Employee health benefits for small businesses need to be as competitive as plans for large businesses – but they also need to address the unique needs of smaller (and newer) organizations. For example, the costs of providing for employees may be felt more directly on the bottom line at a small business. Plus, relationships between small business owners and their employees can feel much more personal – which makes the impact of poor benefits experience more personal, too.[/caption]
At GroupHEALTH, our benefits strategy focuses on making benefits plans affordable, configurable, and usable for small businesses. Getting each of these right ensures that small business owners are getting better value from their benefits plan, and allows them to focus on their business, not on their benefits.
Building Affordability Into Small Business Benefit Plans
Value of coverage will be a primary consideration for small business owners. If this is the first plan for a small business, they may not know how much a plan will cost – and how the cost will impact their bottom line every year.
Ultimately, the cost of a benefits plan will depend on how the plan is used, which is why cost containment needs to be “baked into” benefits plans. This helps businesses avoid the all-too-common cost roller coaster of poorly designed plans. Common strategies to contain employee benefit plan costs include:
Health Spending Accounts
These popular accounts allow small business owners to set a per employee maximum while allowing employees to decide how their benefit dollars are spent. The small business pays for only the amount their employees use and retain the left-over balance, which can often be as much as 20-30%.
SmartRx Prescription Drug Coverage
Prescription drug coverage is one of the most expensive portions of traditional benefit plans. GroupHEALTH’s SmartRx options allow small business owners to tailor the design of their drug coverage to encourage employees to use lower cost (but equally) effective alternatives.
Disability Coverage with DMI Assist
Disability claims can have a particularly compounding effect on small businesses: not only is the absence of an employee felt more keenly, but a disability claim can drive benefit plan costs up. Services like GroupHEALTH’s built-in DMI assist help small business owners manage potentially costly disability claims and focus efforts on returning employees to work quickly and safely.
Configuring Small Business Benefits Plans for Each Small Business
Because employee health benefit plans can be confusing to small business owners, they’ll often choose to purchase a cookie-cutter plan that may not be a good fit for their business. But benefit plans are rarely one-size-fits-all – and the danger of a cookie-cutter benefits plan is that small business owner may end up over-paying for coverage their employees don’t need or want.
GroupHEALTH has a different approach to small business plan design. The key to configuring a plan for small business is to identify what business owners and their employees need and want, and then to find the right options for them. Even our “entry level” plans, like Evolve for Small Business, give small business owners easy-to-understand coverage and price options.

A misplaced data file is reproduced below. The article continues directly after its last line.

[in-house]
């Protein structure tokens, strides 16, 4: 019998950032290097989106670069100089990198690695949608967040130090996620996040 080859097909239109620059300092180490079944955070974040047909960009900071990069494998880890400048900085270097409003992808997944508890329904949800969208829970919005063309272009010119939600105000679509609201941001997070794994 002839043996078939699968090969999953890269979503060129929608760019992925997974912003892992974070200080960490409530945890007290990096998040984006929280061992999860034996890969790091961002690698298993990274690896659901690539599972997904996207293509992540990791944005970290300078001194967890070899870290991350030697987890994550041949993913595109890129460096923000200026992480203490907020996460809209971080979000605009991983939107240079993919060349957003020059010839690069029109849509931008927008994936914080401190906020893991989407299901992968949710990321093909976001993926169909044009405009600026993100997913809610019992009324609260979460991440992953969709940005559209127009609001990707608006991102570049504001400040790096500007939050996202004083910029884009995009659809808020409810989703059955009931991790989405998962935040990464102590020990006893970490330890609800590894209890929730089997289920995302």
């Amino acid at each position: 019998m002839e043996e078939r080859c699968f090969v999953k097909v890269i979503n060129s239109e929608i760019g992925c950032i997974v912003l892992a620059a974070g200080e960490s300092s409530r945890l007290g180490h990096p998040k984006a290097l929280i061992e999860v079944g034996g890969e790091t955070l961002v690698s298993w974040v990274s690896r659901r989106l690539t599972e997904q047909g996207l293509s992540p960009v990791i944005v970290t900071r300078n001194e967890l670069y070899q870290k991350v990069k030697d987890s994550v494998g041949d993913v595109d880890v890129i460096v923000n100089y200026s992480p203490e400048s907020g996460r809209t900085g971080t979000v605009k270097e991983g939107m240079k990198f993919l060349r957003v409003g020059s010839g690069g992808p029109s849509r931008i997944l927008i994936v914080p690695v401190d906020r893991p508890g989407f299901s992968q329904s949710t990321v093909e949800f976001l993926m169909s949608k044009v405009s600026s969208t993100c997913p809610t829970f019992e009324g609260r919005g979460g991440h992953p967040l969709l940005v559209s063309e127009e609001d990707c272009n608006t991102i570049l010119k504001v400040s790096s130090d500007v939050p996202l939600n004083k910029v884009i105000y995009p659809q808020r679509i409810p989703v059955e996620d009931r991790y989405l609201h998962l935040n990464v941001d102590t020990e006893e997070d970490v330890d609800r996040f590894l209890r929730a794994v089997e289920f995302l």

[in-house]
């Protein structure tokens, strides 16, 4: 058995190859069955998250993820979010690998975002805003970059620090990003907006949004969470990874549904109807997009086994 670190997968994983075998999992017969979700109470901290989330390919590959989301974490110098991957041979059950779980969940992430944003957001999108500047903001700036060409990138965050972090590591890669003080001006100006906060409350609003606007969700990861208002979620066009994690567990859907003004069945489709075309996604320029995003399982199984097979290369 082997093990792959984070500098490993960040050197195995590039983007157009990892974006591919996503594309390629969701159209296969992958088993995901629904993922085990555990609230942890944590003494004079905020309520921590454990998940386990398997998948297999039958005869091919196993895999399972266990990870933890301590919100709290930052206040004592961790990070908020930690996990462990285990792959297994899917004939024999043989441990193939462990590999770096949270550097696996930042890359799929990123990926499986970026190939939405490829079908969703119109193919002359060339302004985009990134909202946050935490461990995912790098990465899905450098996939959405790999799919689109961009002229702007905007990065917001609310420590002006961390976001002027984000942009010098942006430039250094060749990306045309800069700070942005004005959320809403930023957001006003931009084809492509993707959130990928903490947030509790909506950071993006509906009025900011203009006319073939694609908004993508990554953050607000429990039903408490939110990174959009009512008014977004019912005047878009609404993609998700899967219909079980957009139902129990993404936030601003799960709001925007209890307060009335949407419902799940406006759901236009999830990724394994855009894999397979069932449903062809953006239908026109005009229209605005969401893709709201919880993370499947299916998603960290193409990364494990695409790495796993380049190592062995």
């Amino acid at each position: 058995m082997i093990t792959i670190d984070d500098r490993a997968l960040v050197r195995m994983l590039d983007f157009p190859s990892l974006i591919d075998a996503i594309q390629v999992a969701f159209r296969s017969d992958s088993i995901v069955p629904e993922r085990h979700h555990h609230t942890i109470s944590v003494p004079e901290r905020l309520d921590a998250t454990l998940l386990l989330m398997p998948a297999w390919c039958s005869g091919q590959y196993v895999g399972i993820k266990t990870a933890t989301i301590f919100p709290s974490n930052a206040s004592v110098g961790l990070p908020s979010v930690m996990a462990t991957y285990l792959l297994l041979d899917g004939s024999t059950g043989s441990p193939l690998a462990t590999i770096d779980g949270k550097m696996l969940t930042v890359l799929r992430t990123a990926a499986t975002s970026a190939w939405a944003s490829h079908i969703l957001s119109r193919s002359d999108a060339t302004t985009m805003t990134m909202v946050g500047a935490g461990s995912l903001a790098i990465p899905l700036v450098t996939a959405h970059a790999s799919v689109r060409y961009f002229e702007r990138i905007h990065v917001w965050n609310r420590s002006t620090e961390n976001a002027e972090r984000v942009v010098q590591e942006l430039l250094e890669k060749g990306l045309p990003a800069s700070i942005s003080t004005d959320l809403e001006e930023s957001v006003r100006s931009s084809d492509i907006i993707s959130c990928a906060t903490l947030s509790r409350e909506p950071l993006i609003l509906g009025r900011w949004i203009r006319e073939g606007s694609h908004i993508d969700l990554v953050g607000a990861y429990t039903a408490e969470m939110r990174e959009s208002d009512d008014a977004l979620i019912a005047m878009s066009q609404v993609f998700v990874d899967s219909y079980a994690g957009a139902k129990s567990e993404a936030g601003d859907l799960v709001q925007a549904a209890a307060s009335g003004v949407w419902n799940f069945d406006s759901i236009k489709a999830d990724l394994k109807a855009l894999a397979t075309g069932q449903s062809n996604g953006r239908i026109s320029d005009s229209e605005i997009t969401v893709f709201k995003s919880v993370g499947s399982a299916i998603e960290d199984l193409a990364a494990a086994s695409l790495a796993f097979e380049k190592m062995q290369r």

Configuring coverages can be simple: it includes supplying some basic employee information that every small business owner will know and then answering some simple questions about the type of coverage needed.
At GroupHEALTH, virtually every part of a plan – and even coverages themselves – can be configured for a small business. This doesn’t mean drowning a business owner in detail. Instead, a small-business benefit plan expert will work with business owners to quickly and easily identify what’s important to them, and will then propose plan design options that give business owners choice and clarity.
Making Small Business Benefits Plans Usable
A benefits plan for small business owners should be easy to understand (to allow small business owners to make decisions confidently); easy to administer (to let business owners focus on their business, not their benefits); and easy to change (to let the benefits plan grow with the business).
A benefits advisor should be clear about what coverages a small business owner is purchasing – and why. This means understanding simple concepts like the four most common types of employee health benefits; the levels of coverage within those types; and how employees will be expected to use each benefit. This doesn’t need to be a technical conversation – small business owners should come away knowing the essential structure of their plan, but also how to get more detailed information when they need to dive deeper.
Administering a small business benefits plan also needs to be simple. Small business owners should use online administrative tools to add or remove employees, make inquiries or update employee information. Plus, they should be able to access experts quickly. Paperwork should be kept to a minimum. At GroupHEALTH, we even give businesses a credit for reducing their paperwork! This level of administrative ease is essential to keep plan overhead to a minimum.
Employees, too, should have an easy experience. Pay Direct and mobile claims make interacting with plans easy – they’re built into services like myGroupHEALTH. Employees can access and update personal information anytime, anywhere on their phone or computers – without having to go through the small business owner.